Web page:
Amendment Would Deny Transportation Funding to States That Do Racial Profiling

D.C.’s delegate to Congress will introduce a bill Monday to deny federal transportation funding to states deemed to have committed racial profiling.

The amendment to be offered on the fiscal year 2015 Transportation, Housing and Urban Development Appropriations bill would prohibit states that receive federal transportation funding from stopping, investigating, arresting, or detaining people “based on their appearance.”


“Considering our country’s history and increasing diversity, we are late in barring profiling at the national level,” said Del. Eleanor Holmes Norton (D). “At the very least, federal taxpayers should not be compelled to subsidize the unconstitutional practice of profiling by law enforcement officials.”

“I hope that Members of Congress, regardless of our differences, will agree on the importance of restricting the use of federal funds for practices that promote profiling,” she said.

Last year, Norton marked the first anniversary of Trayvon Martin’s death by reintroducing legislation to re-establish a federal grant program intended to reduce racial profiling.

Norton’s bill permitted states to apply for grants to develop racial profiling laws, to collect and maintain data on traffic stops, to fashion programs to reduce racial profiling, and to train law enforcement officers. The program was included in the 2005 surface transportation law but expired in 2009.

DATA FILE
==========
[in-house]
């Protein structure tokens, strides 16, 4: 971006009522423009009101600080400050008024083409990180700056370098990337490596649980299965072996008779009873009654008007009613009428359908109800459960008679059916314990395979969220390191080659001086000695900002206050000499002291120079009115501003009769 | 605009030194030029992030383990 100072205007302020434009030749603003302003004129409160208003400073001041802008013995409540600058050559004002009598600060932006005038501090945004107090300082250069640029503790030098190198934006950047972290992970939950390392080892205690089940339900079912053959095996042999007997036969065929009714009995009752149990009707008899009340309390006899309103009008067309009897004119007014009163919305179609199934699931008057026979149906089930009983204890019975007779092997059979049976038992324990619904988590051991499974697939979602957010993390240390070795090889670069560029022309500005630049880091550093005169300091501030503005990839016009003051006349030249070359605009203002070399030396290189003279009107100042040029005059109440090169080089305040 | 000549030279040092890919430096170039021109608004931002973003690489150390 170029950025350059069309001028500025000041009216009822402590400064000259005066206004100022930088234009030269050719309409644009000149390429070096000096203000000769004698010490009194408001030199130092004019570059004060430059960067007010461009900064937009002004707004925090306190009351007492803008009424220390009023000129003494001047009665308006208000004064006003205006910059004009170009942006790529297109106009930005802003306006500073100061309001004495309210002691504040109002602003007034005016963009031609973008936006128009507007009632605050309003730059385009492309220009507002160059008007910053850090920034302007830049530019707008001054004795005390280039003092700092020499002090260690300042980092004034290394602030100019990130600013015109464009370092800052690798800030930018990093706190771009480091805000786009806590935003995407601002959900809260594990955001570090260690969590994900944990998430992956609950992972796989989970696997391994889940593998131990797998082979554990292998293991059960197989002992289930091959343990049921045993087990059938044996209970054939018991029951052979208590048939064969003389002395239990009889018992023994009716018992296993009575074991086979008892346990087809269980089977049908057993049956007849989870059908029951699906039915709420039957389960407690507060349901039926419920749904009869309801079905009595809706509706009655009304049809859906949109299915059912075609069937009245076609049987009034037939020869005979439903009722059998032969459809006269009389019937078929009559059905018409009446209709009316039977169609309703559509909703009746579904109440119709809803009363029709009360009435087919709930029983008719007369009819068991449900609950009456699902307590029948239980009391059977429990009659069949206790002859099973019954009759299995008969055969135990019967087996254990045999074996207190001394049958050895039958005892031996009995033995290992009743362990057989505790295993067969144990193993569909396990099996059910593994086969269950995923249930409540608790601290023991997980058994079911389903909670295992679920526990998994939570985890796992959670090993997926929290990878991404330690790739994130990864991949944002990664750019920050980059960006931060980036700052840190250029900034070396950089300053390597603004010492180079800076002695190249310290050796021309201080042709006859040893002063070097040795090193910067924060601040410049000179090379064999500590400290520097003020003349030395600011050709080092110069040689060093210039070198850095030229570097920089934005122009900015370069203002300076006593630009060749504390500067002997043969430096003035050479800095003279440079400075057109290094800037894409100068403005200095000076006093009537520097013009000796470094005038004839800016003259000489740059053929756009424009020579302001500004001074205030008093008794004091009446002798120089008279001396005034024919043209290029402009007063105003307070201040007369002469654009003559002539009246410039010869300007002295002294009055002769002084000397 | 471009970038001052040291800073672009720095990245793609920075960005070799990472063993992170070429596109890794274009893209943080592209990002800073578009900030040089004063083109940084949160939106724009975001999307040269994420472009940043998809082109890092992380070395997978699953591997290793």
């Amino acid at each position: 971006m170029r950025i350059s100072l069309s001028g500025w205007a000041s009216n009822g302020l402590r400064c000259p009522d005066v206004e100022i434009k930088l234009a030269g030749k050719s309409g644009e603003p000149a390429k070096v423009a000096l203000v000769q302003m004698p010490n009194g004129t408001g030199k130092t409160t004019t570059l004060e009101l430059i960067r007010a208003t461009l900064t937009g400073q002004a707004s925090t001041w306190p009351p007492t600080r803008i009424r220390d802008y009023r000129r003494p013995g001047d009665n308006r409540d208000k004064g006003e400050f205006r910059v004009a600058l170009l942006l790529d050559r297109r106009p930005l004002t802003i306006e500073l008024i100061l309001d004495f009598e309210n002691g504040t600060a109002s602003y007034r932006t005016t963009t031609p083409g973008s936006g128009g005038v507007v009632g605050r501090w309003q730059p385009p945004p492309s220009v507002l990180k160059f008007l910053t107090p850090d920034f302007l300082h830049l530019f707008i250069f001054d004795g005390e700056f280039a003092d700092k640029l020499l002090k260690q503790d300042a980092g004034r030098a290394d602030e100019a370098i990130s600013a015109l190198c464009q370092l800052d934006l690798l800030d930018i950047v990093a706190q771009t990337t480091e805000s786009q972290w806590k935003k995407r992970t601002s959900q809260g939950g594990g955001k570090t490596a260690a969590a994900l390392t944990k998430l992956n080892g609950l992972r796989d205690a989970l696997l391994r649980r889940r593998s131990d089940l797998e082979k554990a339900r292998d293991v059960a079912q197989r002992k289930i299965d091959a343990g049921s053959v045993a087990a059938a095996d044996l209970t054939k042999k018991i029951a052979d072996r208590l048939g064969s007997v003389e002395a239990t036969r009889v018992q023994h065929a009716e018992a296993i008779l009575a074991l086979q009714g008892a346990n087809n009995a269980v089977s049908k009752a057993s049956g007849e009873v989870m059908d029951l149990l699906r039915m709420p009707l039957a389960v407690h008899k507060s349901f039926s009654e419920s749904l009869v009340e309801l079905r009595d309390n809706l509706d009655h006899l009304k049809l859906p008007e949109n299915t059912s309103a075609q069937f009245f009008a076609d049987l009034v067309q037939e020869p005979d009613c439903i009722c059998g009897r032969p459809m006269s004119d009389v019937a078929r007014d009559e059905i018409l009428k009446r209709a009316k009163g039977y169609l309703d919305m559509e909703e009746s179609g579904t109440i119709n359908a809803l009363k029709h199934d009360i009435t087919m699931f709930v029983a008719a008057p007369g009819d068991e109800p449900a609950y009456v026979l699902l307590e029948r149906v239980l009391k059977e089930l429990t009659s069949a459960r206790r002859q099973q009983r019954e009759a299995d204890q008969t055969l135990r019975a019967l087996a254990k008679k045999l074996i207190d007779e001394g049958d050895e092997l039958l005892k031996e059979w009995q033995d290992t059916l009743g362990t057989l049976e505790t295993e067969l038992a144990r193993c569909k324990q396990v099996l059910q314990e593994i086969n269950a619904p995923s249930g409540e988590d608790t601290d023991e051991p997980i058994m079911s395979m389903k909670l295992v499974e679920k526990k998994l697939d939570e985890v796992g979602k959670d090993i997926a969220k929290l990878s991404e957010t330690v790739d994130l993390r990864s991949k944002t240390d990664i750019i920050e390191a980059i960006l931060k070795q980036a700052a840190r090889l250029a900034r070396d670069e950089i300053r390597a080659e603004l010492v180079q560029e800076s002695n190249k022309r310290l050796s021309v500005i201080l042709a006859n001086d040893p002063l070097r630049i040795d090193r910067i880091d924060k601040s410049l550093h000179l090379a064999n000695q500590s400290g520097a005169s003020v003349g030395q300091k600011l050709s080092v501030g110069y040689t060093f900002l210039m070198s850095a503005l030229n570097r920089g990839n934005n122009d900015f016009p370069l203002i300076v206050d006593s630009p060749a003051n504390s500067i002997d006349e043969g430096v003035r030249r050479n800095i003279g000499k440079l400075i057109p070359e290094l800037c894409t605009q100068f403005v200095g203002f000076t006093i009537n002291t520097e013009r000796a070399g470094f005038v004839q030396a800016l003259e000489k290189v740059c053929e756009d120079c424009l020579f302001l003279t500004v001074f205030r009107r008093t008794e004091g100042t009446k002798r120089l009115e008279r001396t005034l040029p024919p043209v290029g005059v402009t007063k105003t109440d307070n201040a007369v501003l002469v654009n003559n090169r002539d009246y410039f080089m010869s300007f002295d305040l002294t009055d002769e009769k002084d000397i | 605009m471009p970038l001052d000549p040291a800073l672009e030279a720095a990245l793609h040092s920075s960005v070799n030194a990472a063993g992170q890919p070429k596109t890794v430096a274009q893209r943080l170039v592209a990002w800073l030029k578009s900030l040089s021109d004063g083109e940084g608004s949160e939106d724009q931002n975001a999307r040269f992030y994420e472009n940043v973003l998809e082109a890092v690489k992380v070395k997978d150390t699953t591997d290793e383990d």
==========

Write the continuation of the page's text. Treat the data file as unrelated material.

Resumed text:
“It’s a bill that would give grants to local jurisdictions in order to help them develop laws and programs that can combat racial profiling. I have tried in the past to get a national law against racial profiling but have been unable to do that, so this is my fallback,” she told PJM last year after a community forum to discuss Martin’s death.


“And I don’t see how anybody could be against this,” she added. “You don’t have to take the grant, you don’t have to participate, but if you want help, and some cities need help, they don’t know what to do, then you can get help through this grant funding.”

Norton, the ranking member of the Transportation and Infrastructure Committee’s Subcommittee on Highways and Transit, will try to get this bill included in the surface transportation reauthorization bill Congress will be writing this year.


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